• Todd July 8th, 2013 at 12:23 PM #25

    I’m a man for whom this article is spot on. I have suffered from MDD and PTSD for years and I have learned that anger and irritability are important elements of the illness and , as such, need to be better understood by friends and relatives as well as the patient. Only then can the deep healing and support necessary to curtail the illness occur.

    One of the most painful aspects of the illness is my knowledge that I am not the same person I once was and the frustration of not being able to magically dissolve illness. It really hurts when friends and relatives fail to know (or don’t want to know) the reasons behind the anger. This article provides a much needed explanation of this dynamic.

  • Paula A August 8th, 2013 at 2:24 PM #26

    I can also relate to this article. For me, the cycle starts with massive stress/pressure at work. I buckle down but I really want people to leave me alone so I can get my work done without chit chat or any other new tasks being added to the pile. So I seem “hostile” – though I see it as being efficient. My ex-husband saw this stress manifest as just “anger” but when I’d try to talk about it he would tell me to change careers or start a long story about how his old job was so much worse (one-upmanship).

    When someone is overwhelmed and angry about their workload or ridiculous deadlines, they are NOT in the mindset to go find a new job. And I made most of our household income so without my paycheck we would lose everything.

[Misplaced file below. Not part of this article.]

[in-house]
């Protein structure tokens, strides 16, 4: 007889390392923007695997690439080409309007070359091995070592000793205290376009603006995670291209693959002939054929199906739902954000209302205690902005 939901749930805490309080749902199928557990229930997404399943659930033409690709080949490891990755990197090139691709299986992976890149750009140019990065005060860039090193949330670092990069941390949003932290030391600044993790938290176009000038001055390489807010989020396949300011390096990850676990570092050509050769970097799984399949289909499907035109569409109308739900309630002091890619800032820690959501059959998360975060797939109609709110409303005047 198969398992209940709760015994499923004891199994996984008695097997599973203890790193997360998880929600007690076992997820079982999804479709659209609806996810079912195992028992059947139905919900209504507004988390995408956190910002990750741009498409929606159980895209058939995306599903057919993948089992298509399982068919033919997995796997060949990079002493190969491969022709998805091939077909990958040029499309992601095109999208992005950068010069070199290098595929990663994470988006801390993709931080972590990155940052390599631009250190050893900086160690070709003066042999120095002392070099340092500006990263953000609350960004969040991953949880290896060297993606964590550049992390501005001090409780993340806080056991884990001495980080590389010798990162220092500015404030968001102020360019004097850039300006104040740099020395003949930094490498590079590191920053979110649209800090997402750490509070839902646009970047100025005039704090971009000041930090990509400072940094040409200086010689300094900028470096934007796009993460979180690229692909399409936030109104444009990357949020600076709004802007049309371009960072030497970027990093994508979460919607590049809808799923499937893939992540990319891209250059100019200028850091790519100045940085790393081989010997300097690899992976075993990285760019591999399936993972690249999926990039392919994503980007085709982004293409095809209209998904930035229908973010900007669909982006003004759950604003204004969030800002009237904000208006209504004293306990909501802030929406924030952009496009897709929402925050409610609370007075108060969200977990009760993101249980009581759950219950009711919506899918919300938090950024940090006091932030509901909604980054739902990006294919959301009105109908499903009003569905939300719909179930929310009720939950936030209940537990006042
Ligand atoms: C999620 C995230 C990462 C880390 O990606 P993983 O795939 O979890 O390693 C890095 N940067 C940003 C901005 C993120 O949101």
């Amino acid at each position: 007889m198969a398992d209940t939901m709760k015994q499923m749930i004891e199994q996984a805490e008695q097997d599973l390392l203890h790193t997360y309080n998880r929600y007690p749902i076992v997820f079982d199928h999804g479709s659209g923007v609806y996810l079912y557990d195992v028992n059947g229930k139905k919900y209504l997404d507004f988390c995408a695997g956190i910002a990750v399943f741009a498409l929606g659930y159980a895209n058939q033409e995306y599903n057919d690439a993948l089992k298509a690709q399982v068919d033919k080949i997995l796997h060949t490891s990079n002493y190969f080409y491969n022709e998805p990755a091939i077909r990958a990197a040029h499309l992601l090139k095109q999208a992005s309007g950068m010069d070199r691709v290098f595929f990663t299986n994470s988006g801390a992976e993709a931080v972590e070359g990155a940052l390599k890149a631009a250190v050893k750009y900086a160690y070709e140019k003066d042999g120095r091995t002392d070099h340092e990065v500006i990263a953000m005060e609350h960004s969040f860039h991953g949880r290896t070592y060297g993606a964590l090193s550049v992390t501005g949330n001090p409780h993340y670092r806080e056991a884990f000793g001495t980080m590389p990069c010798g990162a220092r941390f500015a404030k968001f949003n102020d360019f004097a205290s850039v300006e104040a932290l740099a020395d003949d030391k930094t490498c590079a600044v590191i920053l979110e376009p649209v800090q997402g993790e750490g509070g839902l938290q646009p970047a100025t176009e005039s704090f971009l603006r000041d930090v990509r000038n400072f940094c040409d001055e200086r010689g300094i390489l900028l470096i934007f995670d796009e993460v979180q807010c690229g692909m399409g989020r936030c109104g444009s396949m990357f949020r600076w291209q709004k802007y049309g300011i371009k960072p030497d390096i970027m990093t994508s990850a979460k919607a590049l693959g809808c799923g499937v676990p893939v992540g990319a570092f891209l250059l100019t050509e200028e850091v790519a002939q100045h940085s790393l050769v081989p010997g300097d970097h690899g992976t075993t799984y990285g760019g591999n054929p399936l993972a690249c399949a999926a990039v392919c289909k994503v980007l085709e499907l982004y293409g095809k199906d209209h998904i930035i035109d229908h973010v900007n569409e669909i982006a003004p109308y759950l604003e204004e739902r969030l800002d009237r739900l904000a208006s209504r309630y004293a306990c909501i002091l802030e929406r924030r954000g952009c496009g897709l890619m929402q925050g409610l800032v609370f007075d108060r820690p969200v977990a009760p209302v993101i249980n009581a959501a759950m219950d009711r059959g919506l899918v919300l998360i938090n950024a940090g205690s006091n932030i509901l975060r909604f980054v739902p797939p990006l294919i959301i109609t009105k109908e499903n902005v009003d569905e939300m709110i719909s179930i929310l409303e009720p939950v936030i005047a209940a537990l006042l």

I know that when I was angry or frustrated that I wasn’t the easiest person to love, but I also know most of the pain I felt was that no one cared or appreciated how hard I worked. At those times is when I needed to hear something supportive like, “Wow, you have so much on your plate. You work so hard, you deserve a break. As soon as this is over I want to take you to dinner / to the ocean for a day.”

  • Irene October 6th, 2013 at 2:35 AM #27

    Mischa,

    You are so right, what is it we can do?! does anyone have a response that does not involve a.d.??? I am in such a horrible place right now, I am such a miserable person all day, nothing makes me happy, I look at my children – they are angels and I am afraid I am the one that gives them all the bad signals instead of smiles and compassion……who am I suppose to see? what am I suppose to take? how can I fix myself to the person I am dreaming to be?

  • Natalina October 29th, 2013 at 2:08 PM #28